Toksa Ake, (See You Again). There are no words for good-bye or farewell in the Lakota language.

– Mark Ulyseas

Page One Ernie LaPointe great grandson of Tatanka Iyotake (Sitting Bull) Buffalo Bull Who Sits Down Live Encounters Magazine April 2015

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Page SixErnie LaPointe great grandson of Tatanka Iyotake (Sitting Bull) Buffalo Bull Who Sits Down Live Encounters Magazine April 2015

Earnest (Ernie) Wayne LaPointe, a disabled Vietnam veteran, was born on the Pine Ridge Indian Reservation of South Dakota in 1948.

He grew up in Rapid City, SD, with his half-sister Marlene Little Spotted Horse.  Their late mother Angelique LaPointe, nee Spotted Horse, was a homemaker.  His late father Claude LaPointe farmed on the Pine Ridge Indian Reservation and worked in a lumber yard in Rapid City.

Ernie attended the public school system in Rapid City.  When he was 10 years old, his mother died of cancer. At age 17 his father died of a heart attack.  He lived with his sister Marlene, who was already married at that time, until he was 18 years old and old enough to join the military in 1966.  He was stationed in Korea, Turkey, Germany and all over the United States.  He did one tour in Vietnam in 1970-71.  He got an honorable discharge from the Army in 1972.

Ernie is a sun dancer and lives the traditional way of the Lakota and follows the rules of the sacred pipe.

On his mother’s side he is the great-grandson of Sitting Bull and Seen By Her Nation Woman, grandson of Standing Holy (Sitting Bull’s youngest daughter), her Christian name was Mary Sitting Bull, and Urban Spotted Horse.  Ernie can point out a long line of chiefs on his mother’s as well as on his father’s side.  His grandfather Spotted Horse was the son of Hunts Enemy and the grandson of Chief Charging Bear.  His great-grandmother’s, Tokala Win LaPointe, brother was Chief Painted Horse.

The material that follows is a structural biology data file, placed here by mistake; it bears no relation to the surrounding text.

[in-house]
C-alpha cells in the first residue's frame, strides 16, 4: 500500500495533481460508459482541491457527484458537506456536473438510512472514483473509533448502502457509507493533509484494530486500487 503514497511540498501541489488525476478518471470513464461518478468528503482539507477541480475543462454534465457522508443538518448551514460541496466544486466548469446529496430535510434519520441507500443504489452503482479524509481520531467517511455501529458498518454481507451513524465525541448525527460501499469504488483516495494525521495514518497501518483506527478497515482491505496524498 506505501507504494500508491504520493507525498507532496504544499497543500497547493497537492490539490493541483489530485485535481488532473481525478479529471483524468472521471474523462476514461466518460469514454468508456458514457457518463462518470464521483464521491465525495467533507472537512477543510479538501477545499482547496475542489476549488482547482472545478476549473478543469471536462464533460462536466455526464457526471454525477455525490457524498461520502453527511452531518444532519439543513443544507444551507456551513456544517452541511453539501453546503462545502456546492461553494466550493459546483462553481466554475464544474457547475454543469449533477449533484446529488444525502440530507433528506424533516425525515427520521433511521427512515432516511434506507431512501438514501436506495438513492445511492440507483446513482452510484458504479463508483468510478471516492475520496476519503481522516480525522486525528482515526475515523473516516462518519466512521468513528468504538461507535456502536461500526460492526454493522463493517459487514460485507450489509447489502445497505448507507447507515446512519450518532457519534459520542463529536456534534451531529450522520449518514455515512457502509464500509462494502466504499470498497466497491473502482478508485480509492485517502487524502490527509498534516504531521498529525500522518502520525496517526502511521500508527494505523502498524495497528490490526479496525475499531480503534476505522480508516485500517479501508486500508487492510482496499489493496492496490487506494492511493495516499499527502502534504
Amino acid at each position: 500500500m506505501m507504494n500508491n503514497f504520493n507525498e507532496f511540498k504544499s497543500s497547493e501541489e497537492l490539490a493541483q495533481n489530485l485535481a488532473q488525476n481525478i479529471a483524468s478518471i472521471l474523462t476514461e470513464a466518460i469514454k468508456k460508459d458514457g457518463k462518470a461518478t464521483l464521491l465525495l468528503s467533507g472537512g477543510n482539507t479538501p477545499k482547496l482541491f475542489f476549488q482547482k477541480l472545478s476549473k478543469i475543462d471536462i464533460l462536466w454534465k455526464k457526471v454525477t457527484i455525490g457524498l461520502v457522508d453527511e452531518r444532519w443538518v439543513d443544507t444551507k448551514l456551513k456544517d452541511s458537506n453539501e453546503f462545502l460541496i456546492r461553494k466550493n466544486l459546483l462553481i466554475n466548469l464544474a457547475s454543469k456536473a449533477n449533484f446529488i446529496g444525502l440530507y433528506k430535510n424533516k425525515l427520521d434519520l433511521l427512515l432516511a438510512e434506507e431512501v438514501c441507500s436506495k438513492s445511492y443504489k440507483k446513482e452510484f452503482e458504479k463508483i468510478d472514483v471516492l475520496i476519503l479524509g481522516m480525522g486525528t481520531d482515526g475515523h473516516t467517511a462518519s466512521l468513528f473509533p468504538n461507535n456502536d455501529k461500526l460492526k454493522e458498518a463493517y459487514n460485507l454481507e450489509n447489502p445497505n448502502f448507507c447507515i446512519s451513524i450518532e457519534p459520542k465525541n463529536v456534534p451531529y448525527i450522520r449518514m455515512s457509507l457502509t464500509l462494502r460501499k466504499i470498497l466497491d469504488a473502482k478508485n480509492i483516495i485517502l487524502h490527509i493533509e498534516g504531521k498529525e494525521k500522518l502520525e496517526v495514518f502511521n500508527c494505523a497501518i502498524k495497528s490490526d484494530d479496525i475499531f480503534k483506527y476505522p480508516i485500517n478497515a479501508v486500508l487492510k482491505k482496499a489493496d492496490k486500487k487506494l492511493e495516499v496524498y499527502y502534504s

In 1992, Ernie was given the opportunity to set the record straight on the Sitting Bull direct blood descendants by speaking at the induction of Sitting Bull into the Hall of Fame of American Indian Chiefs at Anadarko, Oklahoma.  Since then he had numerous invitations from Crazy Horse Memorial, South Dakota, and the Little Bighorn Battlefield, Montana, to speak about his heritage.  He also spoke at universities in Indiana (University of Notre Dame), Michigan, Ohio and Texas (Temple University).  The Monroe (Michigan) Custer Celebration Committee invited Ernie repeatedly to join and speak about his great-grandfather.

Ernie was also interviewed at a closed-circuit television station in Killeen, TX. This was broadcast in the Killeen area schools and approximately 50,000 students viewed the programming in their classroom environment in and around East Central Texas.  He also gave a lecture on the Lakota culture and about Sitting Bull to a group of high school history teachers and also some college history professors in Liberty, New York.

Ernie is also a frequent guest at the Fort St. Joseph Museum in Niles, Michigan, which includes lectures for adults, and also for teenaged children in high schools.  Ernie had a lecturing series in Germany and Finland at different museums and cultural centers.

During the summer time, Go Native America Tours has Ernie lecture to tourists from all over the world, and tour with them through South Dakota, Wyoming and Montana.

You may send an email to Ernie LaPointe for book signings, talks etc. : crowfoot@spe.midco.net
FACEBOOK/ernielapointe

FACEBOOK/sittingbull’svoice/publicgroup